Many people lie about their resume. Why George Santos’ case is different.

Does the rationale for a lie hold up when it comes to politicians, in particular, George Santos, the congressman-elect from New York who is facing scrutiny for fabricating much of his resume?

Rep. George Santos, R-N.Y., waits for the start of a session in the House chamber as the House meets for the fourth day to elect a speaker and convene the 118th Congress in Washington, Friday, Jan. 6, 2023. (AP Photo/Alex Brandon)

(RNS) — There are some lines of work in which lies are helpful, even necessary — spies, for instance, or, in a sense, actors or novelists.

Historians might be included in this group. After all, they are not able to witness the events they are writing about. They may need an access point, a way to imagine what happened in the past. Of Pulitzer Prize-winning historian Joseph Ellis, who lied about having served in combat in Vietnam, his fellow historian, Peter Charles Hoffer, wrote, “I believe the lies he told about himself and the way he told them changed the way he wrote history. They turned able craftsmanship into high art.”

Ellis, who had spent the Vietnam War years as a lecturer at West Point, taught a course on the era at Mount Holyoke College, where he was a professor of history and a dean. “The lies were effective tools,” Hoffer wrote. “The students valued the coursework more highly than they would have if he had not told them he had participated in the ’60s’ great events.”

Does Hoffer’s rationale hold up when it comes to politicians, in particular, George Santos, the congressman-elect from New York who is facing scrutiny for fabricating much of his resume? On Monday, a complaint filed with the Federal Election Commission alleges that the funds Santos said he contributed to his own campaign may have been illegally provided by “unknown individuals and corporations.”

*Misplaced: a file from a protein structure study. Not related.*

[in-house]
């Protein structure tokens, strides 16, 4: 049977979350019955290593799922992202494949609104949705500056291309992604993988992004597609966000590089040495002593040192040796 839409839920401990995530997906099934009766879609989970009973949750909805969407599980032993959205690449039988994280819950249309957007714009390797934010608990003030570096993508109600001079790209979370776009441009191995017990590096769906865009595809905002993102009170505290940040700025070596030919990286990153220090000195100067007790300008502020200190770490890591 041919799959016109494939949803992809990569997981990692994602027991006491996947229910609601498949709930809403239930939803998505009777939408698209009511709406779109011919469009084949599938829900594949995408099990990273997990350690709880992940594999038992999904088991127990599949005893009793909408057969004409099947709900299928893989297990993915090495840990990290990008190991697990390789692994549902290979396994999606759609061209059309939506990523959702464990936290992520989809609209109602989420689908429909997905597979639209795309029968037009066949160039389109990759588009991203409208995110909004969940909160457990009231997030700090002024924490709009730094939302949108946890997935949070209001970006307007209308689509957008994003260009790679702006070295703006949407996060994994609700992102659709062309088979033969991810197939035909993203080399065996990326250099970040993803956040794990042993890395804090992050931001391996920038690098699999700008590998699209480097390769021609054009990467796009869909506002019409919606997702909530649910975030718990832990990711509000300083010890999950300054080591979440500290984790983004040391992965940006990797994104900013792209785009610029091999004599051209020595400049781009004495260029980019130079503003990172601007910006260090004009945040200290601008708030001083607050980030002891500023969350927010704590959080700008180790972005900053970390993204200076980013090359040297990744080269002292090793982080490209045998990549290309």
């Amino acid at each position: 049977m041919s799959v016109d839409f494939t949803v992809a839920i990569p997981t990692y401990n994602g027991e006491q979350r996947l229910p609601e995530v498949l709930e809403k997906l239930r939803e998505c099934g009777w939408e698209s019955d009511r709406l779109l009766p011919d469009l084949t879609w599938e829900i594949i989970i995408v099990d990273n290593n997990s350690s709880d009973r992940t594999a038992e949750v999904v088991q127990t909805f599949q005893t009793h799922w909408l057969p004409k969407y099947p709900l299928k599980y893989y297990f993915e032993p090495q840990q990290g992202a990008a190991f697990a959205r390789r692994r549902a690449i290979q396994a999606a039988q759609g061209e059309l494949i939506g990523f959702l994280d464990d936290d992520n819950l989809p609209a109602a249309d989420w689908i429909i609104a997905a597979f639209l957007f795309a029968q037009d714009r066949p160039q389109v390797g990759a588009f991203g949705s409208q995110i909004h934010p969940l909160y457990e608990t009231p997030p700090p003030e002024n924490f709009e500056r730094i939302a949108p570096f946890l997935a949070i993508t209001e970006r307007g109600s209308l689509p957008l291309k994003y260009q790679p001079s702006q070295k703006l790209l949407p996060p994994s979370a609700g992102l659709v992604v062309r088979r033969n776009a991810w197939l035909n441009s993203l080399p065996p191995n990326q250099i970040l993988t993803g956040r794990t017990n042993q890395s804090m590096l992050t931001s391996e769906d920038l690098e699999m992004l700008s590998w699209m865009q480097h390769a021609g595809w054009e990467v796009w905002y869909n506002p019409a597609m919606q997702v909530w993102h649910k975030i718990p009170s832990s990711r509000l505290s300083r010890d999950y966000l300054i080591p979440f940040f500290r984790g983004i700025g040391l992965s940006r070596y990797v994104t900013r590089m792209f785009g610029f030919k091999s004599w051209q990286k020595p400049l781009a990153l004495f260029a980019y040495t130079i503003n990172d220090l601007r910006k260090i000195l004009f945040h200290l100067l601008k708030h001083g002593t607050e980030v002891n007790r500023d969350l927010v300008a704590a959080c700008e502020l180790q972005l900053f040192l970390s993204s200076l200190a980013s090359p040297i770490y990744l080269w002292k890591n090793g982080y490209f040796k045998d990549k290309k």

When we vote for our elected representatives, we hope to elect a person with the capabilities and qualifications to carry out the duties we have chosen him or her to do. We want someone who can make policies and laws that we hope will be beneficial for a majority of constituents. We see as prerequisites good debating skills, a background in law, an ability to understand the figures in a budget to ensure our public dollars are well spent and the competency to assess the possible consequences of legislation.

But there is so much in the modern politician’s toolkit that we don’t necessarily think of as part of competent governance. The ability to raise money boils down to a kind of parlor game, or at least to throwing good parties for the right supporters. It doesn’t hurt if candidates can give a good speech and have telegenic charisma. They may not own the necessary skills as much as exude confidence. 

George Santos did not possess any of the multiple qualifications that he claimed. He had no college or advanced degree, never worked at Citigroup or Goldman Sachs. His lies, however, were not only aimed at creating the relevant experience. He used fictions to establish community, or even sympathy, with his prospective constituents, telling them that his grandparents had fled to Brazil because of the Holocaust — they were both Brazilian-born — or that his mother died after 9/11. (She did, in 2016, but it had nothing to do with the attacks.)